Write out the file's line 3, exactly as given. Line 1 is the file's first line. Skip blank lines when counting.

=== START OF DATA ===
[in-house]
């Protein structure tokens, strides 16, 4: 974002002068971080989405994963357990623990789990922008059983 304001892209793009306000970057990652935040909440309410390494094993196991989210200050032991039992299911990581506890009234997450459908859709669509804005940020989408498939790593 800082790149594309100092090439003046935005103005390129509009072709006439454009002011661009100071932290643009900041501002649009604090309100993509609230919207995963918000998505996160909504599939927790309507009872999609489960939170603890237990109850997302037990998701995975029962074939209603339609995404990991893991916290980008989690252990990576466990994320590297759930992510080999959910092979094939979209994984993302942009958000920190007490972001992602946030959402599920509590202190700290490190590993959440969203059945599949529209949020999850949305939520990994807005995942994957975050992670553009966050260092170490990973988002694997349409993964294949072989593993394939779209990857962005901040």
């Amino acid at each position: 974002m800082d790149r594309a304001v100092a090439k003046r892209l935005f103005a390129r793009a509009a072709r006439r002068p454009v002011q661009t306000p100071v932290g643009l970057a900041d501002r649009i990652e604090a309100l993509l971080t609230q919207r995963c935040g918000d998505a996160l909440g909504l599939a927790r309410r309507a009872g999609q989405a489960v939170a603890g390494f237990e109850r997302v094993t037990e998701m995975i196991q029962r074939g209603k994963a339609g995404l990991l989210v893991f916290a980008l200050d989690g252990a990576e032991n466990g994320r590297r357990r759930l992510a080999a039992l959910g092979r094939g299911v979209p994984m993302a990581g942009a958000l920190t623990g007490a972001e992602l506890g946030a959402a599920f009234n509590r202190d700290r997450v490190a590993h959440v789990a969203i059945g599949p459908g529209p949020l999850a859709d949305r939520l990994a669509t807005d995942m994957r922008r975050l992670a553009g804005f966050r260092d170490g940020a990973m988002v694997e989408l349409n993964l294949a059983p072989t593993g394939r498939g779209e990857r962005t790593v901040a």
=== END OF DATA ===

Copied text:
């Amino acid at each position: 974002m800082d790149r594309a304001v100092a090439k003046r892209l935005f103005a390129r793009a509009a072709r006439r002068p454009v002011q661009t306000p100071v932290g643009l970057a900041d501002r649009i990652e604090a309100l993509l971080t609230q919207r995963c935040g918000d998505a996160l909440g909504l599939a927790r309410r309507a009872g999609q989405a489960v939170a603890g390494f237990e109850r997302v094993t037990e998701m995975i196991q029962r074939g209603k994963a339609g995404l990991l989210v893991f916290a980008l200050d989690g252990a990576e032991n466990g994320r590297r357990r759930l992510a080999a039992l959910g092979r094939g299911v979209p994984m993302a990581g942009a958000l920190t623990g007490a972001e992602l506890g946030a959402a599920f009234n509590r202190d700290r997450v490190a590993h959440v789990a969203i059945g599949p459908g529209p949020l999850a859709d949305r939520l990994a669509t807005d995942m994957r922008r975050l992670a553009g804005f966050r260092d170490g940020a990973m988002v694997e989408l349409n993964l294949a059983p072989t593993g394939r498939g779209e990857r962005t790593v901040a």